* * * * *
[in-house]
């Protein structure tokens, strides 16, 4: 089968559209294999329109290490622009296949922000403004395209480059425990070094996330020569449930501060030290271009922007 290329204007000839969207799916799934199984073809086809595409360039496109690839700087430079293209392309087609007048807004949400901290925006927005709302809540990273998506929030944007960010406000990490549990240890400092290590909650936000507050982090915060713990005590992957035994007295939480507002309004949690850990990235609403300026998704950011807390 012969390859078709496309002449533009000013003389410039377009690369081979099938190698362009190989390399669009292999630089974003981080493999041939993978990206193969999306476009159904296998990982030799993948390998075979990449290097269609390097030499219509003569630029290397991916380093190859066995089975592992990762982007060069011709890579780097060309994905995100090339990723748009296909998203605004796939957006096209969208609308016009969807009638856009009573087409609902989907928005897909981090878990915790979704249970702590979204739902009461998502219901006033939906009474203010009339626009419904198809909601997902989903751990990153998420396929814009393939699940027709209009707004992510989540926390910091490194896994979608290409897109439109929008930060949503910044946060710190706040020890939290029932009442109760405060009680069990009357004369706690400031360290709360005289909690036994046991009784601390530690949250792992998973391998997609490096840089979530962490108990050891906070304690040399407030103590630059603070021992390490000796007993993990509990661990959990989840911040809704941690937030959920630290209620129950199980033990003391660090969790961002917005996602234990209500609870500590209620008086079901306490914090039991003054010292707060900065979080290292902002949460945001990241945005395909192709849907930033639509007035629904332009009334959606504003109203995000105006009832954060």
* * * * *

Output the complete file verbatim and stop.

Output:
[in-house]
């Protein structure tokens, strides 16, 4: 089968559209294999329109290490622009296949922000403004395209480059425990070094996330020569449930501060030290271009922007 290329204007000839969207799916799934199984073809086809595409360039496109690839700087430079293209392309087609007048807004949400901290925006927005709302809540990273998506929030944007960010406000990490549990240890400092290590909650936000507050982090915060713990005590992957035994007295939480507002309004949690850990990235609403300026998704950011807390 012969390859078709496309002449533009000013003389410039377009690369081979099938190698362009190989390399669009292999630089974003981080493999041939993978990206193969999306476009159904296998990982030799993948390998075979990449290097269609390097030499219509003569630029290397991916380093190859066995089975592992990762982007060069011709890579780097060309994905995100090339990723748009296909998203605004796939957006096209969208609308016009969807009638856009009573087409609902989907928005897909981090878990915790979704249970702590979204739902009461998502219901006033939906009474203010009339626009419904198809909601997902989903751990990153998420396929814009393939699940027709209009707004992510989540926390910091490194896994979608290409897109439109929008930060949503910044946060710190706040020890939290029932009442109760405060009680069990009357004369706690400031360290709360005289909690036994046991009784601390530690949250792992998973391998997609490096840089979530962490108990050891906070304690040399407030103590630059603070021992390490000796007993993990509990661990959990989840911040809704941690937030959920630290209620129950199980033990003391660090969790961002917005996602234990209500609870500590209620008086079901306490914090039991003054010292707060900065979080290292902002949460945001990241945005395909192709849907930033639509007035629904332009009334959606504003109203995000105006009832954060």